ANNAPOLIS, Md. (CN) - After discovering a desecrated cemetery on their property, homeowners have the right to sue the original sellers for fraudulent concealment, the Maryland Court of Special Appeals ruled.
Highland Development Co. redrew the plans for the home on Lot 20 after discovering a cemetery on the property that dated back to the 1700s. The developers also removed and discarded the headstones.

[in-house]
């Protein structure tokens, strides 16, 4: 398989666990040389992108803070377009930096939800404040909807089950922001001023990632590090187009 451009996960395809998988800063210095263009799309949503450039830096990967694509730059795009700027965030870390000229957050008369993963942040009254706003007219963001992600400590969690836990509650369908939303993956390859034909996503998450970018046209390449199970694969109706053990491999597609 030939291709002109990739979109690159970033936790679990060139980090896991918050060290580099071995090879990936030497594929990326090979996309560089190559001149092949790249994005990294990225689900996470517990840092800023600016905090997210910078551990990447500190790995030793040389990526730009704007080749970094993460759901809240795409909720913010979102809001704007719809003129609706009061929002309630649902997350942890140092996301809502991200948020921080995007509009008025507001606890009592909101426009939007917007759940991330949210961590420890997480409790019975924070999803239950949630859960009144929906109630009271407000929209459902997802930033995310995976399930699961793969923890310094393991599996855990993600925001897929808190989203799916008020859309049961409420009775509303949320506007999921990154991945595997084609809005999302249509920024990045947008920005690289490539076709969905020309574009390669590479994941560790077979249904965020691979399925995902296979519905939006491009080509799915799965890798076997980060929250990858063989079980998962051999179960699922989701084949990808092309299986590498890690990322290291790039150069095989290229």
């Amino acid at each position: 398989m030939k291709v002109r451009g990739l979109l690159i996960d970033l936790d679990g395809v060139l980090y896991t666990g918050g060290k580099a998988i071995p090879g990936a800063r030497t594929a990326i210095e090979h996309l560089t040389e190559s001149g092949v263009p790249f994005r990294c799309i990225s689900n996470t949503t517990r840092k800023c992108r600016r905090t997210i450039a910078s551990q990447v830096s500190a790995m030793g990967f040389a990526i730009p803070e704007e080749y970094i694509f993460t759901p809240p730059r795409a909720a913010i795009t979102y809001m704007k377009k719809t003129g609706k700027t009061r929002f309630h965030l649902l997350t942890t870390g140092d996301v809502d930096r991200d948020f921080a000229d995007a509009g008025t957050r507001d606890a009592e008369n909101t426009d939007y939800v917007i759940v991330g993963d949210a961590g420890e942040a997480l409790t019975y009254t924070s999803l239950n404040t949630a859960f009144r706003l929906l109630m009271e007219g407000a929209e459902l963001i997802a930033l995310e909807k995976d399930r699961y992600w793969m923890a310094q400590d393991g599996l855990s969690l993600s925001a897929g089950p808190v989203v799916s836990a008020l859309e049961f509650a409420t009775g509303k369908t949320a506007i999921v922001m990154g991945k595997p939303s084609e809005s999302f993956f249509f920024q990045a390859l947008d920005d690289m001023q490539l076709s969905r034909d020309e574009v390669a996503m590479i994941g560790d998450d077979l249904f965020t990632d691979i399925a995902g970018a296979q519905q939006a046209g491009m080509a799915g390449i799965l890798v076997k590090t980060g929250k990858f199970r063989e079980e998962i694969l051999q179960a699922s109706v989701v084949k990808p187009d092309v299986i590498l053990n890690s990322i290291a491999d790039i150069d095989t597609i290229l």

James Rhee and his family bought the property in 1991 from the initial purchasers, who never knew they were living over a cemetery. He discovered the existence of the cemetery in 2004, when he spoke to someone who was involved in the development of the subdivision.
The trial court dismissed the Rhees' claim, stating that Highland made no statements to the Rhees and had no duty to them.
Judge Eyler disagreed, citing Highland's actions to conceal the cemetery.
"The appellees desecrated the cemetery and then affirmatively acted to hide its presence," Eyler wrote, "sufficiently (stating) a cause of action for fraudulent concealment."
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